Many paths to the peak
Getting back on track after a setback
It’s an athlete’s worst nightmare: three days out from your big event, and a slight tickle creeps into your throat dragging along with it a slight but nerve rattling cough. Or a minor niggle that’s been in your subconscious for the past few weeks has morphed into an ache that through actual physical impairment is brought to the absolute forefront of attention, latching itself to already peaked stress levels. Months of preparation, planning, early mornings, forfeited weekend social events and sums of cash doled out surpassed only by the sweat exerted in days of back-to-back training. What can you do? Pray to the tri-gods it’s just a 24-hour thing and try to keep panic levels to a minimum. It’s unfortunate, sometimes completely unavoidable and it’s a part of the sport.
So, what about the less feared but more common curse of the injury or illness strike further out from competition? I say less feared because there seems to be less stress or conversation about the threat of hitting major hurdles further out from a big dance when it doesn’t directly affect race day. I am writing about this sort of scenario because I see it happening much more commonly and it often does end up affecting an athletes race day performance just as much as suffering a setback closer in time.
Firstly, let’s investigate why athletes can begin to become unstuck towards the end of their race preparation phase.
Most triathlon race plans go something like this:
- While either training on an unstructured program or not training at all, the athlete finds a future event and decides: “That’s the magic right there.” This becomes their big goal – their mountain summit.
- With a swim bag full of motivation and inspiration as uplifting as a double dose caffeinated energy gel, the athlete plans (or enlists a coach to plan) the climb to their peak.
- Initially, training ticks along, a routine is set, and over time the steady rise of fitness is felt. Confidence grows concurrently.
- The lofty peak of their mountain comes into sight; the realisation that the event is soon dawns and intent across all areas kicks up a notch. Sometimes it kicks up more than a notch and all of a sudden that steady build isn’t so steady anymore.
- The body or the mind (or both) begin to feel the pitch of the mountain, but the climber believes this part of the plan is non-negotiable. Choosing a slightly gentler path could only throw the plan all out of whack!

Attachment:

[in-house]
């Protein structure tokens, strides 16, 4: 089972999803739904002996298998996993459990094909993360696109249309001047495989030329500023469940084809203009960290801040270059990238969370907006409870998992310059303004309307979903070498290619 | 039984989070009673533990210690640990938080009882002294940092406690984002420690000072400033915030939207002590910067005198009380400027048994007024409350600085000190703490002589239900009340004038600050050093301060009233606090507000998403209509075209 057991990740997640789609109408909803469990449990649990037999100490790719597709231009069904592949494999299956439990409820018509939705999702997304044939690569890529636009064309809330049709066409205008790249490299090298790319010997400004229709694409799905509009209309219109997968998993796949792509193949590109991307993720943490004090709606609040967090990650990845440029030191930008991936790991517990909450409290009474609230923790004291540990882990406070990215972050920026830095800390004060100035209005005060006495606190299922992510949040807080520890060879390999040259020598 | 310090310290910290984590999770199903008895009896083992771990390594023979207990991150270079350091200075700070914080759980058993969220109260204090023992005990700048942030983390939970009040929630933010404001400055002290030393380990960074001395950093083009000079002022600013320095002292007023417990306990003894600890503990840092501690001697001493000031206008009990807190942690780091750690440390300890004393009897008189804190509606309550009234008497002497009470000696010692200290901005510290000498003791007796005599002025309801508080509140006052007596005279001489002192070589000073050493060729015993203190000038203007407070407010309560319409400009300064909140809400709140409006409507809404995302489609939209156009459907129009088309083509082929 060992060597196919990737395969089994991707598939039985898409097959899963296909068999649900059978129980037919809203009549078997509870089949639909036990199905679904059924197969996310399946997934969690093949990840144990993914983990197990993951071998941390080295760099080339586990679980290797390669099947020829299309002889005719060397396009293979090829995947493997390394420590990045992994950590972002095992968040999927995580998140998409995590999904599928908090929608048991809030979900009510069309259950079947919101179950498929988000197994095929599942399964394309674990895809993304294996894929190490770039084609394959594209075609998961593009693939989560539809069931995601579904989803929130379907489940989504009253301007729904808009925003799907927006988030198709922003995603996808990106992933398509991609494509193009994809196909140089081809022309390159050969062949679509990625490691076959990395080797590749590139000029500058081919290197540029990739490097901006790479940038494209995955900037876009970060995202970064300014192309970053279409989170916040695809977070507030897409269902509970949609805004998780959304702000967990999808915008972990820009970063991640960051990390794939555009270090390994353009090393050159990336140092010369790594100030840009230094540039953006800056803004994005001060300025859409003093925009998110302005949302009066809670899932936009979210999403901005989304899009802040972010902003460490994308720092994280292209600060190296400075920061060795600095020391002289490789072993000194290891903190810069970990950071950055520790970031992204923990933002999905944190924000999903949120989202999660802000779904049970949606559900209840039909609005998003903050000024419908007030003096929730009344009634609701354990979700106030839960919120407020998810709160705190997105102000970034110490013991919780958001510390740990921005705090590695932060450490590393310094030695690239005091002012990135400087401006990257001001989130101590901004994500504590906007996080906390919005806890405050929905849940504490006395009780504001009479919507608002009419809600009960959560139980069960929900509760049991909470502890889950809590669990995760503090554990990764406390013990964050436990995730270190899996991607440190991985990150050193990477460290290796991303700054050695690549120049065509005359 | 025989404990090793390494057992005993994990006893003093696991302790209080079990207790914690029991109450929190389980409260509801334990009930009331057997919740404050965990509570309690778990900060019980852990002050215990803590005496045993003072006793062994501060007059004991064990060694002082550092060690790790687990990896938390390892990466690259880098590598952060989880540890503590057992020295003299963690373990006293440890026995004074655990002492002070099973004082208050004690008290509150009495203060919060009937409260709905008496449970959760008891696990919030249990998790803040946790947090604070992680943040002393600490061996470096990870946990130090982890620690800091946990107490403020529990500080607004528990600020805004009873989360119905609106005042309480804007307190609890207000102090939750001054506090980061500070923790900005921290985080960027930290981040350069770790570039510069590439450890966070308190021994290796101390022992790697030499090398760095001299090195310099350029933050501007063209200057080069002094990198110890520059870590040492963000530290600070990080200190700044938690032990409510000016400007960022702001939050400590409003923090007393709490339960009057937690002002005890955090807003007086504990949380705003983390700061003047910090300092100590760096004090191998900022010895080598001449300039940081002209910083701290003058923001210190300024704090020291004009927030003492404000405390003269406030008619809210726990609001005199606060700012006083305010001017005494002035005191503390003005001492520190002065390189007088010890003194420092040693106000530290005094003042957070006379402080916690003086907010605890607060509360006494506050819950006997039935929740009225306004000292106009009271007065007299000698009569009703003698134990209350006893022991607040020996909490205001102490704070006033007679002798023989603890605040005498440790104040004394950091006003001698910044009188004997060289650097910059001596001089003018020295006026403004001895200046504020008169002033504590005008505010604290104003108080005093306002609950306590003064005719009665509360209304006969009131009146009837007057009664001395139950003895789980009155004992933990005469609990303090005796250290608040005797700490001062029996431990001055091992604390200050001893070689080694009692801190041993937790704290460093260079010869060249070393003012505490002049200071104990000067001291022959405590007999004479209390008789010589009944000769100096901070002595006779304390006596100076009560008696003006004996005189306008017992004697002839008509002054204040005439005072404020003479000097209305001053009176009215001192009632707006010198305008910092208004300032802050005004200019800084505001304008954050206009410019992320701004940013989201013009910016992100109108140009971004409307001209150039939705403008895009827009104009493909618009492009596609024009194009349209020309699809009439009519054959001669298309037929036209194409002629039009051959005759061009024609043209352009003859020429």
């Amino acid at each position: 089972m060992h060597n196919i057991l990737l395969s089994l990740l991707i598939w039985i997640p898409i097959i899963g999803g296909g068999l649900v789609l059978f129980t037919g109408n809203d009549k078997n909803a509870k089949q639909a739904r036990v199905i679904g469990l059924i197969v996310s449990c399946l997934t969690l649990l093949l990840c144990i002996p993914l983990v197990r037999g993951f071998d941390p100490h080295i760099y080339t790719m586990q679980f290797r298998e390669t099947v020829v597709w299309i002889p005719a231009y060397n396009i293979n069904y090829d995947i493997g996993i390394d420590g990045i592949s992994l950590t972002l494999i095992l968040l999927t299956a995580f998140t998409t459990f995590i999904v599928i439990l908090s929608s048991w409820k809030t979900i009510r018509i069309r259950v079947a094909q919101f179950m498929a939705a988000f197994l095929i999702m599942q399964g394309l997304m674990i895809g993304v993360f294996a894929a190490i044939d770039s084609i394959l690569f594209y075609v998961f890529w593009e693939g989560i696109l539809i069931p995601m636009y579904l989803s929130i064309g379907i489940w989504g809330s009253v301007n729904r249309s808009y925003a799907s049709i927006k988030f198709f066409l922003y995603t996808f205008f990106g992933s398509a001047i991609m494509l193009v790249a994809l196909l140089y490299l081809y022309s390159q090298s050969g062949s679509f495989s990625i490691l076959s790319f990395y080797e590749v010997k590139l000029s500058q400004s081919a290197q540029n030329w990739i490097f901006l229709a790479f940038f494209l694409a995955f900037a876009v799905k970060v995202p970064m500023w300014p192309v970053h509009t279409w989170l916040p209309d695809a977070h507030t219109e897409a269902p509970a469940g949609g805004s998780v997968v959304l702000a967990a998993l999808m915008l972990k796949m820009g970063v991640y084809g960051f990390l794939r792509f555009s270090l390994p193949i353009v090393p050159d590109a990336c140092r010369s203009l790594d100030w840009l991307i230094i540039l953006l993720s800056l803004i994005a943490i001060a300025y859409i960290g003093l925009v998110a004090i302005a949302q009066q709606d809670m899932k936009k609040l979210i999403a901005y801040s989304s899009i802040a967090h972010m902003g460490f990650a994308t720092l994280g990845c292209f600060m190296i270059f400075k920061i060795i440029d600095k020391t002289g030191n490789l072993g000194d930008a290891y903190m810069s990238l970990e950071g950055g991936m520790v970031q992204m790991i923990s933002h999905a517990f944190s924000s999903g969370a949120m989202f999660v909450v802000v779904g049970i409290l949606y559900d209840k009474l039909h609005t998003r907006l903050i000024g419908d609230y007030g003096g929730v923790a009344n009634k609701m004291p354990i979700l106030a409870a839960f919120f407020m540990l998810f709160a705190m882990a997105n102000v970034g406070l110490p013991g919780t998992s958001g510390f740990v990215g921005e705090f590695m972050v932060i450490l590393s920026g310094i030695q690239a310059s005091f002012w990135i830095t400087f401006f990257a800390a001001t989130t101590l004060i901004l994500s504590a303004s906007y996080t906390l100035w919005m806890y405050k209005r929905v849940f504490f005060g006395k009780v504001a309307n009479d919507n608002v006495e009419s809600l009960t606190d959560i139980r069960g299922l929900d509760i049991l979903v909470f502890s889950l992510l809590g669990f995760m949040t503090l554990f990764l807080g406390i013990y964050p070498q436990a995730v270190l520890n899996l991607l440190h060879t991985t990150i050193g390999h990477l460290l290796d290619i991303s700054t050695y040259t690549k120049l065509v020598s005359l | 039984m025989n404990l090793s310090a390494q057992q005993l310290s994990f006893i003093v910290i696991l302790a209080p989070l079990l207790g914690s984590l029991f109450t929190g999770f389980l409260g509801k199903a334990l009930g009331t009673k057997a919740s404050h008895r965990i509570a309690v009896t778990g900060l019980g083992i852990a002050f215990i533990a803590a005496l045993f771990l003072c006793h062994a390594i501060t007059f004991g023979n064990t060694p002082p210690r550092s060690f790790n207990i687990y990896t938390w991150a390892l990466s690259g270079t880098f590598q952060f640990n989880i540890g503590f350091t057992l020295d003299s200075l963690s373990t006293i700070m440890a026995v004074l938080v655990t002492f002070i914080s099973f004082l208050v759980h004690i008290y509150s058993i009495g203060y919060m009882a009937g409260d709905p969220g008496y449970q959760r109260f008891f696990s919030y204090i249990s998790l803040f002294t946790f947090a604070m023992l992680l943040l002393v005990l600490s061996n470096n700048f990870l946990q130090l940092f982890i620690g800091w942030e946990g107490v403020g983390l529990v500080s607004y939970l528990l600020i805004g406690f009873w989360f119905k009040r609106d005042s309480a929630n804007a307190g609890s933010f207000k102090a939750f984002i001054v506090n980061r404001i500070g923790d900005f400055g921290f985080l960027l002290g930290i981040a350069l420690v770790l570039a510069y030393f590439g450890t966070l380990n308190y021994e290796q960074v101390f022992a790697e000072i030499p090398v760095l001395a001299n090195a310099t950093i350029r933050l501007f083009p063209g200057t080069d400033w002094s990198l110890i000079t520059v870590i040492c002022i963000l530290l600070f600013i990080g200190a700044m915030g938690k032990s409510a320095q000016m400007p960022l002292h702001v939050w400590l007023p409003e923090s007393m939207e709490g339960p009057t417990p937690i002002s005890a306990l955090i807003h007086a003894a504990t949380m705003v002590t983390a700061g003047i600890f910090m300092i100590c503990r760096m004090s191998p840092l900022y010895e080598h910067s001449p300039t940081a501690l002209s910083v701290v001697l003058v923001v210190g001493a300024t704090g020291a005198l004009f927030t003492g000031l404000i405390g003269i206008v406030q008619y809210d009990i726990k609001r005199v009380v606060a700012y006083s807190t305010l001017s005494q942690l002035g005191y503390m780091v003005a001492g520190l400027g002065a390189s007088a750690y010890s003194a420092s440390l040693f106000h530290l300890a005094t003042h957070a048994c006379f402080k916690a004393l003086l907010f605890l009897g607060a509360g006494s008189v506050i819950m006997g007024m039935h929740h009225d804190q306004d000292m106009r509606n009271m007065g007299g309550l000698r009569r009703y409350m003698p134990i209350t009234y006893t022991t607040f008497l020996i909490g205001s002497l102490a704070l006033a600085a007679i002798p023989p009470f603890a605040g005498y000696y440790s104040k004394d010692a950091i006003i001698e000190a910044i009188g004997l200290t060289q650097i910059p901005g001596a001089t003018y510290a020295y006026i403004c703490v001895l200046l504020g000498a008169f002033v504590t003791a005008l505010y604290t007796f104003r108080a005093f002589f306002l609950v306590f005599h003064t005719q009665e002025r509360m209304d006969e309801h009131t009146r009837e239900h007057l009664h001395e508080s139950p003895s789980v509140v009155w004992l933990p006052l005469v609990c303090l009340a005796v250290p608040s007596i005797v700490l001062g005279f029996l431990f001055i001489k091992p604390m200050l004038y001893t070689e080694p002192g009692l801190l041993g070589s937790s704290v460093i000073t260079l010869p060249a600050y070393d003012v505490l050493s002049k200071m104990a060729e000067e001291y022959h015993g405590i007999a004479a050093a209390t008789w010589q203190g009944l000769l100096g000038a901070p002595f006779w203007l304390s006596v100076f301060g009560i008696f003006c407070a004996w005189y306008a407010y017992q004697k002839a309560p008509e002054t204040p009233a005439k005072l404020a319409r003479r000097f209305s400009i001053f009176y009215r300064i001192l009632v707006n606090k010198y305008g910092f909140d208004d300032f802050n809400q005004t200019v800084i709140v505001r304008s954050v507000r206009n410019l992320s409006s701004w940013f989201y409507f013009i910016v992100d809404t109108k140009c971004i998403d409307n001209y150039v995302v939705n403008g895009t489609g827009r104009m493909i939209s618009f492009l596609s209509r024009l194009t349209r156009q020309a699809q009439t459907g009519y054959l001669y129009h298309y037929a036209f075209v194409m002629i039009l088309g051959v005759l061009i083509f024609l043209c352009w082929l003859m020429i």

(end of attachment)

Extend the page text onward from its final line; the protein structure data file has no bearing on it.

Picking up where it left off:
- The cracks appear, and the plan is compromised either by full-blown injury and illness or having to back off with the threat of injury or illness high.
It’s understandable and common, and I doubt many who read this would not have witnessed a similar scenario either externally or from a first person perspective. I am sure I’ve been both more than once! Sometimes athletes who experience a race preparation with a setback in their training acknowledge that the plan hasn’t been followed to a tee – they drop the climbing pick and ropes and turn back down the mountain. Some athletes who face these sorts of setbacks continue on, believing they won’t quite reach the absolute peak of their mountain because, again, the planned path has been abandoned. Then there are athletes who will face these setbacks and yet still climb their mountain, stand at the top and achieve everything they set out to do. How do they do it?
I was still heading in the right direction – I just needed to find a different route.
As an athlete and a coach, I have come to learn that training and race preparation plans are made in a world that does not exist – the perfect world. This is a triathlon utopia where nothing goes wrong, immune systems are impenetrable, bodies are overload-resistant, and triathlon wizards cast anti-bike crash, anti-rolled ankles and anti-work overtime enchantments over us all. In reality, we live in a triathlon-friendly but far from faultless existence, and we do find ourselves faced with stress fractures, “man-flus” and uncompromising bosses that encroach on our perfectly laid path to the top. What I came to realise is that the plan mapped out is not the only way to the top.
Planning for an event is always a combination of art and science. The science always gave me confidence the plan I was following was a realistic way to hit my peak. Life would place a hurdle on that path, and the science was changed. The art in the preparation (the element that took me longer to understand) was acknowledging I was still heading in the right direction – I just needed to find a different route. Sometimes this was a slightly different path when a setback was minor, that rounded the obstacle and put me back on the original track. Other times when the issue I faced was a substantial challenge the art was in completely reassessing the path and ensuring I could still progress the elements that were in my control and allow the cause of the issue to be addressed.
I’ve set myself many mountains to climb and watched many others set their own. The majority of the paths drawn out in the original plans rarely remain unchanged, and yet a huge percentage of those peaks were conquered. A big reason for those conquests was the athlete’s and coach’s ability to change and adapt with grace and logic. It was never about trying making up lost ground but checking the compass, adjusting the ropes and putting one foot in front of the other.